Parks plans to study environmental science at UNC. His parents Tony and Janice saw his love for the life aquatic emerge at an early age after a trip to Salt Creek Recreation Area near Port Angeles when Douglas was just 6.
“We went back every year,” Tony Parks said.
Parks received a scholarship from the university worth more than $150,000, but his other scholarship, a Gates Millennium Scholarship, may be worth more to the young student in the long run. The Gates scholarship pays for any costs incurred after his undergraduate degree (minus other scholarships he earns) through his doctorate degree.
Douglas Parks said he’s considering a career in the research field of marine biology, but that he’d love to work at a large aquarium, such as the Monterrey Bay Aquarium in California.
A number of Sequim students are making the long trip across the country, including star singers Dalton Ackley and Stephanie Dunbar, who plan to attend Adelphi University in Long Island, N.Y., and aspiring filmmaker Ravi Carlson, who will attend New York University in the fall.
Others are staying closer to home, such as Drew Rickerson. The two-sport star (baseball and football) plans to play baseball at Pacific Lutheran University in Tacoma. He received more than $75,000 in scholarships to attend the school.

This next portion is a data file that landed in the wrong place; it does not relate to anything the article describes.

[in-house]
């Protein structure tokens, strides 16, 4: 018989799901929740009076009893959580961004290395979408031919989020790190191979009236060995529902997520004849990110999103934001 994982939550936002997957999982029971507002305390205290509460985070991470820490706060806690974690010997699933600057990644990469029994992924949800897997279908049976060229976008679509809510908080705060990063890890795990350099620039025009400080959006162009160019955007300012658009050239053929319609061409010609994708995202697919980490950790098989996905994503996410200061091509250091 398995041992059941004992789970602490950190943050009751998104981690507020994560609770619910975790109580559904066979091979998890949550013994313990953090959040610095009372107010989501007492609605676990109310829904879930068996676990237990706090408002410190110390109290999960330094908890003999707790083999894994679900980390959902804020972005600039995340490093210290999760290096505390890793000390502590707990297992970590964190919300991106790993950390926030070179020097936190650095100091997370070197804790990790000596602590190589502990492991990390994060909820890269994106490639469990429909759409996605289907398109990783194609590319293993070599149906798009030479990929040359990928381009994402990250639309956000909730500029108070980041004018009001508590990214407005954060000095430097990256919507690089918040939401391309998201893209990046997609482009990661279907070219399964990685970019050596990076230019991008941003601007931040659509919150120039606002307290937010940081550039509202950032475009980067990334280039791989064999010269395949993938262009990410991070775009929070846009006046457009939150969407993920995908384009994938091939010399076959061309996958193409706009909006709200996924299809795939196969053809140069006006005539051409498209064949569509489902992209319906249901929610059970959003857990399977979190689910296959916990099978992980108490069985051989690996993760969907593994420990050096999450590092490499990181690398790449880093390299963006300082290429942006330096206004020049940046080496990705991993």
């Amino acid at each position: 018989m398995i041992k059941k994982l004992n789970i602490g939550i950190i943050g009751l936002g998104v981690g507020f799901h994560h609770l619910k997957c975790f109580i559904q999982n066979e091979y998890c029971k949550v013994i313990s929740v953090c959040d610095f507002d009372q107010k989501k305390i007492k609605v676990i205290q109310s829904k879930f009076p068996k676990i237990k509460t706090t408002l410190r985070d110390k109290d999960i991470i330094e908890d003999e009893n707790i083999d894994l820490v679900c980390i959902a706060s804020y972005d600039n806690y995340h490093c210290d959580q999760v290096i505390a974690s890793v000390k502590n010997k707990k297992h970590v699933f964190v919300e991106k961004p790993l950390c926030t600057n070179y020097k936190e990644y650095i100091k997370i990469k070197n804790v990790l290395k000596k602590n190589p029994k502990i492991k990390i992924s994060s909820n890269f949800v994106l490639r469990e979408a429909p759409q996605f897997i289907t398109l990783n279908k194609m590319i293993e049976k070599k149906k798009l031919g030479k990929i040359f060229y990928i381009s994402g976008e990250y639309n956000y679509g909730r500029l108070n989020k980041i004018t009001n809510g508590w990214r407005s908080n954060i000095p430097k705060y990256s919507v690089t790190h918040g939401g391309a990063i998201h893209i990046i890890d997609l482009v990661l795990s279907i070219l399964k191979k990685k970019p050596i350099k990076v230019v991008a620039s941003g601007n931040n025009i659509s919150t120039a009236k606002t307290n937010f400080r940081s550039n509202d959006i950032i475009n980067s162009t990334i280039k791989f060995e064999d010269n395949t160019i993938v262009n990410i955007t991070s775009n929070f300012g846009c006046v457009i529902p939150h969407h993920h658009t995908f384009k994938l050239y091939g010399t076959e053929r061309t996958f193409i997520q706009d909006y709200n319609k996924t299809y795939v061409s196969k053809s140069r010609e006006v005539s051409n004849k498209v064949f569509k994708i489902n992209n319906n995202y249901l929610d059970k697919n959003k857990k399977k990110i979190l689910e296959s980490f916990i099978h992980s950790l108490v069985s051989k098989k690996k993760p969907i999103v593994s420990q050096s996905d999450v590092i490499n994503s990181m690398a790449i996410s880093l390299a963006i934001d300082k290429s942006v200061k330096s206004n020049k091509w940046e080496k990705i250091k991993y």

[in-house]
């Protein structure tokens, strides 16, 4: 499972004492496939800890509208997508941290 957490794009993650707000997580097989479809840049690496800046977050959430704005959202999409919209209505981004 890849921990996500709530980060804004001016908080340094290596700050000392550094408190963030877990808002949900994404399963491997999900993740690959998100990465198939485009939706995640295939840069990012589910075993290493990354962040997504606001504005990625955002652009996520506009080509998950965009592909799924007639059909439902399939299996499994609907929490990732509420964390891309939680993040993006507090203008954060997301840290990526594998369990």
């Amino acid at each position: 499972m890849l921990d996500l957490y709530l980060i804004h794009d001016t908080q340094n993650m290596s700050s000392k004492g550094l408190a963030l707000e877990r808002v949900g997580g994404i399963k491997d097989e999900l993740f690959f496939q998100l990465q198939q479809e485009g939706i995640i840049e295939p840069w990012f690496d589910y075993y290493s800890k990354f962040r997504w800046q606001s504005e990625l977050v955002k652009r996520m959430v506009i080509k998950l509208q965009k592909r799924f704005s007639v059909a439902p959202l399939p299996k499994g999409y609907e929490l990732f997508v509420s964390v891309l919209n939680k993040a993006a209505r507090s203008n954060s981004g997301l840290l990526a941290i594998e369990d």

Christopher Dahll received eight local scholarships and plans to be a career firefighter-EMT. Volunteer firefighters from District 3 honored his interest and efforts with a $1,000 Dale Kruse Scholarship, bestowing the recognition based on his academic and extracurricular achievements during high school, interest in the career and service as a Fire Service Explorer.
Dale Kruse, a Fire District 3 volunteer, died in the line of duty.
“Dahll’s record and career direction, as reviewed by our volunteer-based selection committee, demonstrate the wonderful traits that Dale Kruse embodied,” District 3 Capt. Steve Chinn said.
Perhaps more than anyone in this year’s senior class, Winston Babb has worked hard to stay in Washington and doesn’t plan to leave for school. A California transplant to Sequim in January 2009, his family moved to Oregon before the start of his final year at Sequim High School.
“I decided I didn’t want to leave my senior year,” Babb said.
Just before the school year started, a family from Babb’s church stepped in and offered a solution.
“They offered to keep me through the school year. It was last minute,” Babb said.
Now Babb is headed to Central Washington University with more than $18,000 in local scholarships and a $50,500 academic grant from Central.
Babb credits Mitzi Sanders, Sequim High School’s career and college director, for helping him with his scholarship notebook and support.
“That woman is the only reason I got any money,” he said. “She told me to take the best things I’ve done and put it in … and write your life story.”
Babb plans to get into a pre-med program and study to be a physician assistant.
“I want to make something of myself and contribute in this world,” he said.
Carter already is doing that, spending one weekend a month with her Army National Guard crew. Last month, it was the rappelling tower. Next month, it’s paintball and camping after that.
Carter will study at Whitworth for a semester, then do six months of training with the National Guard, and then return to Whitworth to finish her undergraduate degree.She plans to study medicine.
Reach Michael Dashiell at email@example.com.